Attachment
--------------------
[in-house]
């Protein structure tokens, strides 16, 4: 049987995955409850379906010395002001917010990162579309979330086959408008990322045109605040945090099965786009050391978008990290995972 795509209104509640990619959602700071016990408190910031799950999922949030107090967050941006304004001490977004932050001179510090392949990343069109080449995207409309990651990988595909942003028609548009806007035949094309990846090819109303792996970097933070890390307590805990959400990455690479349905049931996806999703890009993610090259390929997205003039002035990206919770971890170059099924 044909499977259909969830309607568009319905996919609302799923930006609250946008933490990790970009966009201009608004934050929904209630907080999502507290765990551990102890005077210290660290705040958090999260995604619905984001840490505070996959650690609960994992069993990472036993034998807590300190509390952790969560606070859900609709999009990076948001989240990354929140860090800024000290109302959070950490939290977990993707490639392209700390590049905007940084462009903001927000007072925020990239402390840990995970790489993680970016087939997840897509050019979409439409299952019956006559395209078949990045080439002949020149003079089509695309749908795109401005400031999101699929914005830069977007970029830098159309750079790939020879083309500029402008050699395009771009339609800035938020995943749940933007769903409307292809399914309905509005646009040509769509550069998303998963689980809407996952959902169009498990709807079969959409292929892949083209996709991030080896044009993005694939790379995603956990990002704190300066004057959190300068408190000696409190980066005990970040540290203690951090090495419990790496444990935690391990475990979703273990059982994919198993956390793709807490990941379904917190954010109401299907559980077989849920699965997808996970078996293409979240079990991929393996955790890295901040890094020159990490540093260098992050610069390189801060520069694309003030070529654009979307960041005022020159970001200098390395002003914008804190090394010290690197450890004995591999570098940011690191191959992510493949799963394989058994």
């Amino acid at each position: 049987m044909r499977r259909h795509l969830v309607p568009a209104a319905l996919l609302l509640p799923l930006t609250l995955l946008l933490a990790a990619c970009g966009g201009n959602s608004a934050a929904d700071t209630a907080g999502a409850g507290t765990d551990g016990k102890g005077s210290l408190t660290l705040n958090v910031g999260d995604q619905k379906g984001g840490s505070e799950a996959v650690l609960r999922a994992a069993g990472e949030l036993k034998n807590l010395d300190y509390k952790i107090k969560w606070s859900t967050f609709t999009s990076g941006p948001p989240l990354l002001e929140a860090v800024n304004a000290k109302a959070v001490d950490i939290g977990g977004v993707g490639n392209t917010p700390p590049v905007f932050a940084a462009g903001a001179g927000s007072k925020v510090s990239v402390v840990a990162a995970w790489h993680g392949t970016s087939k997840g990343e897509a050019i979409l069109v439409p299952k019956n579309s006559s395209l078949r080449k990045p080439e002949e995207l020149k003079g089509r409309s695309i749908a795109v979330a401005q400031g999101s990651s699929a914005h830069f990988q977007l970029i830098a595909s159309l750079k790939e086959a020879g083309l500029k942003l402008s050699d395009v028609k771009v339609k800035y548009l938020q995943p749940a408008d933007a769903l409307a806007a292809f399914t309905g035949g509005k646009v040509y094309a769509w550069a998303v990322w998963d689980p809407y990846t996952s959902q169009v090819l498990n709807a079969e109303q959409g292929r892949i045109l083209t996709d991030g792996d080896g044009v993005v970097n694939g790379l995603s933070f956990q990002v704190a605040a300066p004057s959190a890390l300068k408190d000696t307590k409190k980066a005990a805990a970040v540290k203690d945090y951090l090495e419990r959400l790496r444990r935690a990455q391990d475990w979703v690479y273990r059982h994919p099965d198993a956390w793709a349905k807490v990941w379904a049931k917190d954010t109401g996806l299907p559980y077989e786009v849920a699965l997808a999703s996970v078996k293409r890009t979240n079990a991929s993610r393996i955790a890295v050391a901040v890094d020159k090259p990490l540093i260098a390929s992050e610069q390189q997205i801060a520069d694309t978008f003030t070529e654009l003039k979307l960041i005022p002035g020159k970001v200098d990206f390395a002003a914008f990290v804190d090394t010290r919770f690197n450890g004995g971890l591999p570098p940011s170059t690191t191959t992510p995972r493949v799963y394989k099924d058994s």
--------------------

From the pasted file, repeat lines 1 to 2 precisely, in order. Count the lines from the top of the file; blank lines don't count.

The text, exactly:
[in-house]
């Protein structure tokens, strides 16, 4: 049987995955409850379906010395002001917010990162579309979330086959408008990322045109605040945090099965786009050391978008990290995972 795509209104509640990619959602700071016990408190910031799950999922949030107090967050941006304004001490977004932050001179510090392949990343069109080449995207409309990651990988595909942003028609548009806007035949094309990846090819109303792996970097933070890390307590805990959400990455690479349905049931996806999703890009993610090259390929997205003039002035990206919770971890170059099924 044909499977259909969830309607568009319905996919609302799923930006609250946008933490990790970009966009201009608004934050929904209630907080999502507290765990551990102890005077210290660290705040958090999260995604619905984001840490505070996959650690609960994992069993990472036993034998807590300190509390952790969560606070859900609709999009990076948001989240990354929140860090800024000290109302959070950490939290977990993707490639392209700390590049905007940084462009903001927000007072925020990239402390840990995970790489993680970016087939997840897509050019979409439409299952019956006559395209078949990045080439002949020149003079089509695309749908795109401005400031999101699929914005830069977007970029830098159309750079790939020879083309500029402008050699395009771009339609800035938020995943749940933007769903409307292809399914309905509005646009040509769509550069998303998963689980809407996952959902169009498990709807079969959409292929892949083209996709991030080896044009993005694939790379995603956990990002704190300066004057959190300068408190000696409190980066005990970040540290203690951090090495419990790496444990935690391990475990979703273990059982994919198993956390793709807490990941379904917190954010109401299907559980077989849920699965997808996970078996293409979240079990991929393996955790890295901040890094020159990490540093260098992050610069390189801060520069694309003030070529654009979307960041005022020159970001200098390395002003914008804190090394010290690197450890004995591999570098940011690191191959992510493949799963394989058994």